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Sparks fly at Hometown Democracy debate

The already heated debate over Amendment 4, known as Hometown Democracy, got hotter than a summer day in Tallahassee Thursday at Capital Tiger Bay, as presenters on each side offered a window into the issue that has polarized growth advocates and reform activists across the state.

Leslie Blackner, the Palm Beach County attorney and one of the authors of the ballot initiative that will ask voters to require that changes to a county's comprehensive growth management plan get voter approval, called the measure "a very simple thing.'' It gives voters veto power and "only affects comprehensive plans."'

On the opposing side was Ryan Houck, director for the Chamber of Commerce-supported group called Floridians for Smarter Growth. He summed up the issue as "a great problem, wrong solution,'' because "everything will be voted on."

"It’s like taking a two by four to a fruit fly,'' he said "You’re probably going to miss the fly and do a lot of damage in the process."

Blackner said Houck and his organizatio is lying about the effect of the amendment and that it will stop local elected officials from "handing out comp plan changes like Halloween candy" to benefit greedy "evil developers." The result is that there is "millions of authorized developments authorized on the books waiting to break ground" and that there is as much residential development already on the books to house 100 million Floridians.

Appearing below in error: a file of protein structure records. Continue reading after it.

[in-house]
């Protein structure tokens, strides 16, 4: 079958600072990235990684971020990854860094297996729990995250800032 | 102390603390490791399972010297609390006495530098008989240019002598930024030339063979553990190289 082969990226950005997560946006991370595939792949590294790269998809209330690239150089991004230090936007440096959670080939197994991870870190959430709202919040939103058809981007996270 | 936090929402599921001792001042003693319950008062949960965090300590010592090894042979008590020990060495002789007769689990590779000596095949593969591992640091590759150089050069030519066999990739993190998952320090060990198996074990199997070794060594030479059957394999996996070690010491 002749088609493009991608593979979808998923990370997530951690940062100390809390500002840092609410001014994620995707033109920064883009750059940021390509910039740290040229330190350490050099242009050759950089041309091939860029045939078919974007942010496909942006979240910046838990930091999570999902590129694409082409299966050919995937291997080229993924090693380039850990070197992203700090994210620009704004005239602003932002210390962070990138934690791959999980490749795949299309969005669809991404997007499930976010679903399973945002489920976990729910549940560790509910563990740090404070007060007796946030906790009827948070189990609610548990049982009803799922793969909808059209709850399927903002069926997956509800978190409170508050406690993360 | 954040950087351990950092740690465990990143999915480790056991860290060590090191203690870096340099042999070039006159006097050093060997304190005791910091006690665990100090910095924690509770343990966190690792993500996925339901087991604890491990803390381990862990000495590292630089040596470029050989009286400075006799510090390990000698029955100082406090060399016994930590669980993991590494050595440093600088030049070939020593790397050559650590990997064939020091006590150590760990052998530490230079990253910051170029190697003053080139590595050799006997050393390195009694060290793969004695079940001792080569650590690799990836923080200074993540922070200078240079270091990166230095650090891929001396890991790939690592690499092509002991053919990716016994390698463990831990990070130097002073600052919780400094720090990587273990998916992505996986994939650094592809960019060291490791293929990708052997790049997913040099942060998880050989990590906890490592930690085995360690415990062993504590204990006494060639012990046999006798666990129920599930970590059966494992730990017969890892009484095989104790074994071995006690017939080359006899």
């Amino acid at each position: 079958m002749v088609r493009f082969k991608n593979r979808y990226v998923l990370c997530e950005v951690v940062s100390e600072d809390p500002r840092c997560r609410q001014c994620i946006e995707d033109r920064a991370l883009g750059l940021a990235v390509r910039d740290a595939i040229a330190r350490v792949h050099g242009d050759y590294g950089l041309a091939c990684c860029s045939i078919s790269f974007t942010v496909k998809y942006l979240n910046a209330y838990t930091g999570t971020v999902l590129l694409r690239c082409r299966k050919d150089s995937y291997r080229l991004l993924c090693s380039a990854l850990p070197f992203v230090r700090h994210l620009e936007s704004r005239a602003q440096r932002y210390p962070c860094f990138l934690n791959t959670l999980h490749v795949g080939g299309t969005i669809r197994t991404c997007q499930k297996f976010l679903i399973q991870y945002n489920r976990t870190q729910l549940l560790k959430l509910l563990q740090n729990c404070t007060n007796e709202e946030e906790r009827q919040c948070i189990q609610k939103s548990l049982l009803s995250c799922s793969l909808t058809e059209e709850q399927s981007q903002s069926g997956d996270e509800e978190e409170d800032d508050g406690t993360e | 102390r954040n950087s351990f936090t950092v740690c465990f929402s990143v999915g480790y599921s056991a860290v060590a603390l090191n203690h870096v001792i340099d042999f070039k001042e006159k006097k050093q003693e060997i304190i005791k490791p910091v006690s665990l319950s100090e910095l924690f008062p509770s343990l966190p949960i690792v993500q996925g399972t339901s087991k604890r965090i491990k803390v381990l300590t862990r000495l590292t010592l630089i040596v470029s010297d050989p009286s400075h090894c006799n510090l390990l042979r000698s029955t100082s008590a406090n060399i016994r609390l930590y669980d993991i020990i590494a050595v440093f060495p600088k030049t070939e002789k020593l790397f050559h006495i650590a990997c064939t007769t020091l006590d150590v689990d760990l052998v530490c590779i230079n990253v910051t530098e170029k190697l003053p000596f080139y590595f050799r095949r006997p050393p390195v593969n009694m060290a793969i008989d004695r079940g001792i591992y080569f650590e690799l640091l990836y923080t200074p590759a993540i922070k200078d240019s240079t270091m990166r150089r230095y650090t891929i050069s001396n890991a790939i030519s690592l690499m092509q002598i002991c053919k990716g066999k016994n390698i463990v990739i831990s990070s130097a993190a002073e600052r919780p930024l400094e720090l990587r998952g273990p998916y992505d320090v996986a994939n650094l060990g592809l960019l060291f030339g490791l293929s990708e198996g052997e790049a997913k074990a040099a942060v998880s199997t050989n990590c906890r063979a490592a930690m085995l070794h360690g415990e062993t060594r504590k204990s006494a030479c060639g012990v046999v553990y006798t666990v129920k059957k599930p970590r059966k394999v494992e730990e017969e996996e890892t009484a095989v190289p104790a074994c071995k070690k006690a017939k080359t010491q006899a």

Houck said that Blackner lives on Palm Beach island and "shares a zip code with the Kennedy Compoud" while the chairman of his group is former South Bay Mayor Clarence Anthony. "Why should Ms. Blackner's neighbors get a vote on if South Bay wants a civic center,'' he said. "It's not fair. It's not democratic."

Blackner responded that if the county's growth plan is sound, there will be no need for an amendment. "Ryan's job is to make things confusing and technical so that people just throw up their hands and walk away,'' she said.

Comments

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Gaby

This is a great amendment! About time the people had some say! The Lowe's superstore struggle is the perfect example of why we need this amendment. When you have enough time and money on your hands (as Lowes did), it is easy to keep contesting. Meanwhile residents face a terrible struggle if they wish to stop developments like this for hte sake of their environment.

Coleman

I agree that the problem we're facing is a difficult one, and something needs to be done. I just don't think HTD is the solution, at all.

As an ardent supporter of our American representative republic, I'm terrified of anything that puts direct control of anything in the hands of the public. We need that extra layer of separation between the hands of the general public and radical change to temper the extremity of government action.

Pam in Lake County

Gaby...don't you get it? Lowe's will probably always have more money than I do...so they will always beat me in a BALLOT INITIATIVE. However, if I'm effective in presetinging reasonable information to reasonable commissioners, I can beat them at a county commission meeting. Amendment 4 gives me LESS power, not more. I can't afford to run a countywide campaign, Lowe's probably can.

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